2014 Fantasy FootballFantasy Football

2014 Fantasy Football: Week 11 AFC Target Report

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Mike Wallace
Source: Chris Trotman/Getty Images North America

Welcome to the Week 11 AFC Target Report. For those unfamiliar with the format, five players will be examined based on their usage in the passing game and an attempt to describe what it means from a fantasy standpoint is the end goal. The first number in parentheses is the number of targets followed by the percentage of targets caught. Additionally, the targets for said player will be listed to the right on a week-by-week basis. Time to get the Week 11 AFC Targets Report started.

Mike Wallace – (82 targets/53.7% targets caught) 11-8-12-4-BYE-9-8-7-8-8-7

While Wallace started off strong to begin the season, his lackluster play of late has dropped him to the WR23 overall in PPR formats as he’s barely clinging to WR2 value. After hauling in five touchdowns through the Miami Dolphins first six games, Wallace has only found pay dirt one time in the last four weeks. Other than Week 1, he has failed to eclipse 75 yards in each game. Ryan Tannehill has proven to be completely incapable of hooking up on deep throws on a consistent basis and it’s really hampering 60 Minutes fantasy upside. With six games left, Wallace is on a 70-891-10 pace.

Unless he gets hot down the stretch, it appears the 28-year-old out of Mississippi is destined for his third straight sub-1,000 yard campaign. He’s yet to record a 100-yard receiving game this season. After looking like a lock early on to best his career-high of 73 receptions he set last season, he may not even get to 70 this year. There have been grumblings that members of the Dolphins offense have been privately complaining about the direction of the offense and we’ve already heard Wallace voice his frustration earlier in the season. Unless Tannehill develops a better rapport with Wallace in a hurry down the stretch, he will struggle for consistency if he’s not catching any touchdowns due to his low yardage totals. The going doesn’t get much easier in Week 12 as he faces a strong Denver Broncos secondary. Treat Wallace as a low-end WR2.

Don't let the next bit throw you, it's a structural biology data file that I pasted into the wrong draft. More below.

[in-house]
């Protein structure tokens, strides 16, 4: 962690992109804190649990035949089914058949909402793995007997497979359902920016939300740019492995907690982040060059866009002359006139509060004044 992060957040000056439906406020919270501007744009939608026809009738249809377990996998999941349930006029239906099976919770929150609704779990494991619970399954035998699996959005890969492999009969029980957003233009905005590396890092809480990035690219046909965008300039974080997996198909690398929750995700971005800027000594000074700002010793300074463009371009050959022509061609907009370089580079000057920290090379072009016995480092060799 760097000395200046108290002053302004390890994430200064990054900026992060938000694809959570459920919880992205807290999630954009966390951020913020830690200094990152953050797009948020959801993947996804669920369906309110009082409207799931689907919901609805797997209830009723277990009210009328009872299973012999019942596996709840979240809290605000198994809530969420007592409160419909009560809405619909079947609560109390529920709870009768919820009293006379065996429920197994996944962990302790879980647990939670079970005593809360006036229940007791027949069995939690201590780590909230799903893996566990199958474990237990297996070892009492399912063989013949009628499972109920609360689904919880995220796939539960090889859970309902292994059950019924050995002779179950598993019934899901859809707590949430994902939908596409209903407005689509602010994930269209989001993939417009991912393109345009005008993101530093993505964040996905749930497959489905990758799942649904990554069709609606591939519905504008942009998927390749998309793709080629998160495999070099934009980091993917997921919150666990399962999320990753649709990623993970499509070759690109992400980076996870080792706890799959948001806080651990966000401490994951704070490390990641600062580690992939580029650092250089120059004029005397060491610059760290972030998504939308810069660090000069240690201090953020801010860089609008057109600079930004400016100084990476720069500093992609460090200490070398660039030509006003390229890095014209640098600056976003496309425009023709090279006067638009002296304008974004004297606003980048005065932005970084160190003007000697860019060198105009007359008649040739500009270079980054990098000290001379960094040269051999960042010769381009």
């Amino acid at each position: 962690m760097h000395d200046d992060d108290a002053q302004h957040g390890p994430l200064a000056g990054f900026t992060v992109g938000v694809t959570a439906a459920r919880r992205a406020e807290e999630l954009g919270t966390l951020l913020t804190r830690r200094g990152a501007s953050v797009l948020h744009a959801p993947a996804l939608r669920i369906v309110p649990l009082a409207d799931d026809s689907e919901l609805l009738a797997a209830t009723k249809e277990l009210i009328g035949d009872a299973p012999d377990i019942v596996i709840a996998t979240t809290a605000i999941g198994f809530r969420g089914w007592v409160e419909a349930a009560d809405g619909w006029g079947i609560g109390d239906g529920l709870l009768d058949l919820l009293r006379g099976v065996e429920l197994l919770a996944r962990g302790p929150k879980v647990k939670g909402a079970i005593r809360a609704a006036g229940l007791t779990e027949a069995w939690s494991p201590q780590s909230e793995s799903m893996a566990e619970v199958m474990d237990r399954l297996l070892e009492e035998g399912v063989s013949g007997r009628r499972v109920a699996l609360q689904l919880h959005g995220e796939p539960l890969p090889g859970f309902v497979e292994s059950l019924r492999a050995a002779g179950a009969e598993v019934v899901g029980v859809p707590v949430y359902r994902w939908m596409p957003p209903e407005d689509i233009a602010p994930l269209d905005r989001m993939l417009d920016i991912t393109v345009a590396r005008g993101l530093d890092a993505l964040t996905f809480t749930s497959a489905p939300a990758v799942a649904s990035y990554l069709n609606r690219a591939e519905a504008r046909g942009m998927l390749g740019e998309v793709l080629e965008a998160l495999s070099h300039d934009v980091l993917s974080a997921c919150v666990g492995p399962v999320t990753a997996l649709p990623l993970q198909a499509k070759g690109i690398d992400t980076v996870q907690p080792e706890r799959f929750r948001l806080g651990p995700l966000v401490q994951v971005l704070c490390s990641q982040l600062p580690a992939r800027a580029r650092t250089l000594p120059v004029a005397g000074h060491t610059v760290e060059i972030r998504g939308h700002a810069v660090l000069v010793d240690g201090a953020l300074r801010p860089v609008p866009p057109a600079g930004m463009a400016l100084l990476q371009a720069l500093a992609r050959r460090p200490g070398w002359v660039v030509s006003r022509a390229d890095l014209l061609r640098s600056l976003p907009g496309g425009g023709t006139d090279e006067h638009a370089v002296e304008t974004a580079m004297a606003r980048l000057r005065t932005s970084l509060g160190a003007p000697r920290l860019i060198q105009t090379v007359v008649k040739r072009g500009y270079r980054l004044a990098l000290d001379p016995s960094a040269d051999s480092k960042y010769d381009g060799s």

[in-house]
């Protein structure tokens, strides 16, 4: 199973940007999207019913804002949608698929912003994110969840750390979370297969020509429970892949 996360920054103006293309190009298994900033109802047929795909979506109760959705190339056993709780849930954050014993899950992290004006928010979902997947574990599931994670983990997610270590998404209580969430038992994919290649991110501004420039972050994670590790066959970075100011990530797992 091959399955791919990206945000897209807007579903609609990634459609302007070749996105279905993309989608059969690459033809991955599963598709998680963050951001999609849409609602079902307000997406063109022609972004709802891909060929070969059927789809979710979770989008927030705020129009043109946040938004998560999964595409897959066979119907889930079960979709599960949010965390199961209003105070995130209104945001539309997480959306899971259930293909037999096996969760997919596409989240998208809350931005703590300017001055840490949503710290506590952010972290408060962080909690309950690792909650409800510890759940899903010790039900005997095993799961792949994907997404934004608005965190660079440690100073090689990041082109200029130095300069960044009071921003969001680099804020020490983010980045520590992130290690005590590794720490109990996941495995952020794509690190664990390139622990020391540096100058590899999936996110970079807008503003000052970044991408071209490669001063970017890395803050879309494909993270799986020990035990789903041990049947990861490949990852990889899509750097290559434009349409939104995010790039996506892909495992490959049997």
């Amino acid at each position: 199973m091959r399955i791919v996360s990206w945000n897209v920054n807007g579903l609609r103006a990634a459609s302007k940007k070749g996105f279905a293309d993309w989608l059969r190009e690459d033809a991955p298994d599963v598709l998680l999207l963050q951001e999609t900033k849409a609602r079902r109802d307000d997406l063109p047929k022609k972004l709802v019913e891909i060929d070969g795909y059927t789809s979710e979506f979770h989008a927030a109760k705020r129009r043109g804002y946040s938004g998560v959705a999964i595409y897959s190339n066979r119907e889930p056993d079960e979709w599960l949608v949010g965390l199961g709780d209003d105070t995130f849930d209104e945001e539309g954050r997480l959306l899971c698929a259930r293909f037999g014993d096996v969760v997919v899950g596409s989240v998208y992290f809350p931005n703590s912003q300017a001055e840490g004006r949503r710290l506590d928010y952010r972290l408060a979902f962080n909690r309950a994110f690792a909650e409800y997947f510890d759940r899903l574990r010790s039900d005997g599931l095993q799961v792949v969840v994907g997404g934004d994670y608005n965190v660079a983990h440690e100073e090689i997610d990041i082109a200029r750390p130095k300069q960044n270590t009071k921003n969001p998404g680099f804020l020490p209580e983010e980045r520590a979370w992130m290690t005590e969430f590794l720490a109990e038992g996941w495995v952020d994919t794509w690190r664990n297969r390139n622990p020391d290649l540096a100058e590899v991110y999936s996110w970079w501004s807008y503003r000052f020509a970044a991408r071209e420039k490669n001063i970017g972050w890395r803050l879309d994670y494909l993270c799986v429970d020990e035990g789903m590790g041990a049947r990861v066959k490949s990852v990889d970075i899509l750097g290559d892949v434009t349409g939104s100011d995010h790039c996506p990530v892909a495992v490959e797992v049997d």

Andrew Hawkins – (82/54.9%) 10-12-10-BYE-9-2-9-8-DNP-13

While Hawkins posted a nice 6-97-1 line on a season-high 13 targets, his fantasy value is about to take a substantial hit with the impending return of All-Pro wide receiver Josh Gordon this week. Additionally, while Jordan Cameron is still in the NFL concussion protocol, his return will likely come sooner rather than later. With only two touchdowns this year and six total for his career in 44 career games, don’t expect Baby Hawk to find the end zone much more this season as the Cleveland Browns are on the verge of getting two huge red zone targets back. Catching touchdowns isn’t his game though as Hawkins has become a PPR dynamo of sorts working out of the slot position.

Hawkins is on a 75-1,002-3 pace and while the yardage total is surprising, expecting him to surpass 1,000 yards would be foolhardy considering he will no longer operate as the Browns go-to wideout. With that being said, Hawkins should still be rostered as a potential WR3/Flex option, but only in PPR formats. Keep a close eye on how the Browns utilize Hawkins in a Week 12 matchup against the league-worst Atlanta Falcons secondary.

Keenan Allen – (86/63.2%) 9-6-2-11-7-6-10-13-9-BYE-13

2014 has been quite a mystifying year for Allen in fantasy football terms. After busting out to a 71-1,046-8 line in his rookie season last year, there were huge expectations for the 22-year-old California product to be even better this season. While he is still on pace for 88 receptions this year, his yardage and touchdown rate have dropped off. Allen has only recorded one touchdown and is on pace for 859 yards. It was more of the same in Week 11 as he caught eight passes for 63 yards and tied a season-high with 13 targets, albeit without a score. While PPR owners certainly aren’t complaining about the amount of catches, his inability to find pay dirt more often is severely limiting his upside. The San Diego Chargers spread the wealth philosophy on offense is making Allen consistently inconsistent and has led to him being the WR35 overall in PPR